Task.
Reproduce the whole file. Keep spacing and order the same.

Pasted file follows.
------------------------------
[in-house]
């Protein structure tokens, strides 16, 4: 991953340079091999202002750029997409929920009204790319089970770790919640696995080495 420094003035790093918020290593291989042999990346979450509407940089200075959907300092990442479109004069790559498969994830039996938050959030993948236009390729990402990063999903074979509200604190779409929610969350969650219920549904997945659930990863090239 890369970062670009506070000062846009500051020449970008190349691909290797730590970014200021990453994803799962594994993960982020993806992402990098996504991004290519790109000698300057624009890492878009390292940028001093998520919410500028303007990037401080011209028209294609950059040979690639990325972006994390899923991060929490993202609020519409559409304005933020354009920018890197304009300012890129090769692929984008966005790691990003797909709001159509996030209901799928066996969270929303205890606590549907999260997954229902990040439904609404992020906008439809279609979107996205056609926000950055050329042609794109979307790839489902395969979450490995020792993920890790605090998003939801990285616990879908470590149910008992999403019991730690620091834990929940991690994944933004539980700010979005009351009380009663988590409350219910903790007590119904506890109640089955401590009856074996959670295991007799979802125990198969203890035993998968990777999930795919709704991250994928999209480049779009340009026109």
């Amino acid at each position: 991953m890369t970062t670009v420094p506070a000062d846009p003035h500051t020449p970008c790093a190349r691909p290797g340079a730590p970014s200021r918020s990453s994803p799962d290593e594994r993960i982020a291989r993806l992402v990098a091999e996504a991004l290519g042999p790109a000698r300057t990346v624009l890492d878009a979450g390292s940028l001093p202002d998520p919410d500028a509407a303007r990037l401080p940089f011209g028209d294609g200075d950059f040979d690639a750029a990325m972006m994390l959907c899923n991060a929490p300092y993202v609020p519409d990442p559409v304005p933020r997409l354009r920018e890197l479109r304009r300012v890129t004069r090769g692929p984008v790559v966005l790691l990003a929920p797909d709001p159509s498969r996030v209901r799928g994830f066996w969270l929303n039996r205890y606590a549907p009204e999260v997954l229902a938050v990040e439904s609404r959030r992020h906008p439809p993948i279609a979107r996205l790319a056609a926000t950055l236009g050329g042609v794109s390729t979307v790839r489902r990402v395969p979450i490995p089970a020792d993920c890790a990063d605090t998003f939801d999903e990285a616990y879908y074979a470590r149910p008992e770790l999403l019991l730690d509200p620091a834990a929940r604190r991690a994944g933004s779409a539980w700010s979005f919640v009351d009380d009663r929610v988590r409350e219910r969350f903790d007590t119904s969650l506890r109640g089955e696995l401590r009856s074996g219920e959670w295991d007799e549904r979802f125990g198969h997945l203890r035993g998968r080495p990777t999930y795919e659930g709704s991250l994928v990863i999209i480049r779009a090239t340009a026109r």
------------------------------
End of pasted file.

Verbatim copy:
[in-house]
């Protein structure tokens, strides 16, 4: 991953340079091999202002750029997409929920009204790319089970770790919640696995080495 420094003035790093918020290593291989042999990346979450509407940089200075959907300092990442479109004069790559498969994830039996938050959030993948236009390729990402990063999903074979509200604190779409929610969350969650219920549904997945659930990863090239 890369970062670009506070000062846009500051020449970008190349691909290797730590970014200021990453994803799962594994993960982020993806992402990098996504991004290519790109000698300057624009890492878009390292940028001093998520919410500028303007990037401080011209028209294609950059040979690639990325972006994390899923991060929490993202609020519409559409304005933020354009920018890197304009300012890129090769692929984008966005790691990003797909709001159509996030209901799928066996969270929303205890606590549907999260997954229902990040439904609404992020906008439809279609979107996205056609926000950055050329042609794109979307790839489902395969979450490995020792993920890790605090998003939801990285616990879908470590149910008992999403019991730690620091834990929940991690994944933004539980700010979005009351009380009663988590409350219910903790007590119904506890109640089955401590009856074996959670295991007799979802125990198969203890035993998968990777999930795919709704991250994928999209480049779009340009026109």
């Amino acid at each position: 991953m890369t970062t670009v420094p506070a000062d846009p003035h500051t020449p970008c790093a190349r691909p290797g340079a730590p970014s200021r918020s990453s994803p799962d290593e594994r993960i982020a291989r993806l992402v990098a091999e996504a991004l290519g042999p790109a000698r300057t990346v624009l890492d878009a979450g390292s940028l001093p202002d998520p919410d500028a509407a303007r990037l401080p940089f011209g028209d294609g200075d950059f040979d690639a750029a990325m972006m994390l959907c899923n991060a929490p300092y993202v609020p519409d990442p559409v304005p933020r997409l354009r920018e890197l479109r304009r300012v890129t004069r090769g692929p984008v790559v966005l790691l990003a929920p797909d709001p159509s498969r996030v209901r799928g994830f066996w969270l929303n039996r205890y606590a549907p009204e999260v997954l229902a938050v990040e439904s609404r959030r992020h906008p439809p993948i279609a979107r996205l790319a056609a926000t950055l236009g050329g042609v794109s390729t979307v790839r489902r990402v395969p979450i490995p089970a020792d993920c890790a990063d605090t998003f939801d999903e990285a616990y879908y074979a470590r149910p008992e770790l999403l019991l730690d509200p620091a834990a929940r604190r991690a994944g933004s779409a539980w700010s979005f919640v009351d009380d009663r929610v988590r409350e219910r969350f903790d007590t119904s969650l506890r109640g089955e696995l401590r009856s074996g219920e959670w295991d007799e549904r979802f125990g198969h997945l203890r035993g998968r080495p990777t999930y795919e659930g709704s991250l994928v990863i999209i480049r779009a090239t340009a026109r």